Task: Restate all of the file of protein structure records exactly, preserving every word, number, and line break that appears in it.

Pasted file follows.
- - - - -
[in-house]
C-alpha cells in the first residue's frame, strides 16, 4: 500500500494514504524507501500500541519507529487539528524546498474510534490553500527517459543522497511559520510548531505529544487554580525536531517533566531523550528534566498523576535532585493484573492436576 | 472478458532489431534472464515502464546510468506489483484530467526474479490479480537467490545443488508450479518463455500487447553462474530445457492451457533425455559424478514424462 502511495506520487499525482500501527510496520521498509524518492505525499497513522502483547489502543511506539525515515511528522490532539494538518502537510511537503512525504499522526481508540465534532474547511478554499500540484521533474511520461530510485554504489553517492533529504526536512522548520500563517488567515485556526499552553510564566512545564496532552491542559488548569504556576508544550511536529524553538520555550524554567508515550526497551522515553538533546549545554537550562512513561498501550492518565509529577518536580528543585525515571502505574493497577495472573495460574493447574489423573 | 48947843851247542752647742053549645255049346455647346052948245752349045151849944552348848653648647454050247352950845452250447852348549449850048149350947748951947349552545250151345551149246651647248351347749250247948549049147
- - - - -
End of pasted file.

[in-house]
C-alpha cells in the first residue's frame, strides 16, 4: 500500500494514504524507501500500541519507529487539528524546498474510534490553500527517459543522497511559520510548531505529544487554580525536531517533566531523550528534566498523576535532585493484573492436576 | 472478458532489431534472464515502464546510468506489483484530467526474479490479480537467490545443488508450479518463455500487447553462474530445457492451457533425455559424478514424462 502511495506520487499525482500501527510496520521498509524518492505525499497513522502483547489502543511506539525515515511528522490532539494538518502537510511537503512525504499522526481508540465534532474547511478554499500540484521533474511520461530510485554504489553517492533529504526536512522548520500563517488567515485556526499552553510564566512545564496532552491542559488548569504556576508544550511536529524553538520555550524554567508515550526497551522515553538533546549545554537550562512513561498501550492518565509529577518536580528543585525515571502505574493497577495472573495460574493447574489423573 | 48947843851247542752647742053549645255049346455647346052948245752349045151849944552348848653648647454050247352950845452250447852348549449850048149350947748951947349552545250151345551149246651647248351347749250247948549049147